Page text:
A Castle Shannon couple's countdown to Groundhog Day began nearly a month ago.
On Jan. 8, Anthony Skariot glued the first little brown puff ball to a piece of paper with an outline of a groundhog -- "kind of like Santa's beard," he said -- and for the next 25 days, he and his wife, Deana Carpenter, added one puff ball to the paper each day, creating a fluffy groundhog face by the time Punxsutawney Phil is ready to emerge from his burrow.
Groundhog Day, in this household, is not just today. It's all year round.
In the last few weeks, however, as the most famous resident of Punxsutawney prepared to give his annual prognostication, the couple's public display of Phil devotion has been at its peak.
Large plywood letters, covered in tinsel and outlined by Christmas lights, spell P-H-I-L in the front yard of their home. A wood carving of Phil sits on their porch. Inside, there is more para-phil-nalia, including a Christmas tree decorated with tiny groundhog hand puppets and even a framed print of a painting by Phil himself, done in peanut butter and jelly.
"It's like, at a point where I'm running out of souvenirs to buy up there," Ms. Carpenter said.
Mr. Skariot and Ms. Carpenter, both 31, are avid holiday decorators, especially for Christmas and Halloween, but the February holiday reigns supreme.
"Groundhog Day is the big one," Mr. Skariot said.
Their fascination with Phil goes back to a chance visit by Mr. Skariot to Punxsutawney a decade ago. It was the night before Groundhog Day in 2003, and Mr. Skariot was driving with a friend near the small Pennsylvania town, when they decided to spend the night so they could witness the next morning's festivities.
It was another four years before Mr. Skariot, who works for a mortgage servicing company, made it back to Punxsutawney, usually a two-hour drive northeast of Pittsburgh. He told Ms. Carpenter, a freelance reporter, it would be a big party.
Six years later, they're still going.
They drive up the day before so they can take their place at Gobbler's Knob at 3 a.m. There, they stand in the invariably freezing cold morning as they wait to see whether the groundhog sees his shadow. Phil, the legend has it, has been predicting whether there will be six more weeks of winter for more than 100 years, with his forecasts revealed only to the members of a secret society of men known as the Inner Circle.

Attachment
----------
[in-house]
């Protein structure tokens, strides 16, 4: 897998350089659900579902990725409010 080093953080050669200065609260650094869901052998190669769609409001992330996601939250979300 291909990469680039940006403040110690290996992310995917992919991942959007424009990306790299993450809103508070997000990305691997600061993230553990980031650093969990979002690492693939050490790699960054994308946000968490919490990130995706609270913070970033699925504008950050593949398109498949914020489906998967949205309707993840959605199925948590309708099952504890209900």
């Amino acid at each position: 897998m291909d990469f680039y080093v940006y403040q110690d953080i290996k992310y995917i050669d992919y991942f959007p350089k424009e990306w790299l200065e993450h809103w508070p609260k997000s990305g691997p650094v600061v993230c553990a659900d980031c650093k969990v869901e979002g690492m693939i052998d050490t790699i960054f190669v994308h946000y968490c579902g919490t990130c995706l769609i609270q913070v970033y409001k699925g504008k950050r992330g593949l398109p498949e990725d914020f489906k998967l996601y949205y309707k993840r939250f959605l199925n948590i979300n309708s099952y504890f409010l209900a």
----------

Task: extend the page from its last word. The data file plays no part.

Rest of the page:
The couple began celebrating Groundhog Day on a year-round basis a few years ago, when they formed the Outer Circle. It's the Pittsburgh chapter of the Punxsutawney Groundhog Club, one of about 50 chapters of people dedicated to supporting the groundhog legend.
"It's just a fan club for Phil, to kind of promote Groundhog Day," Ms. Carpenter said.
They started the club in 2010, recruiting about 20 family and friends and coworkers who pay $15 in dues every year that allow them to attend Punxsutawney events scheduled around the ceremony.
The club has a website -- www.theoutercirclegroundhogclub.com -- and an orientation toward service events. For three years, Mr. Skariot and Ms. Carpenter have raised money and collected toys in Phil's name that they donate to organizations around Pittsburgh. They hold a picnic in August to raise money for the Washington Area Humane Society, and last year, they held a spaghetti dinner fundraiser for South Hills Interfaith Ministries and the Greater Pittsburgh Community Food Bank.
But to really experience Phil, they have to go to Punxsutawney. They travel there in September for Phil Phest, a festival where Phil -- supposedly a few decades past the centenarian mark -- drinks from the elixir of life. And, of course, they are there in February.
Each year, regardless of what Phil forecasts, the Outer Circle agrees with the Inner Circle's standard line: Phil is always right.
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Kaitlynn Riely: firstname.lastname@example.org or 412-263-1707.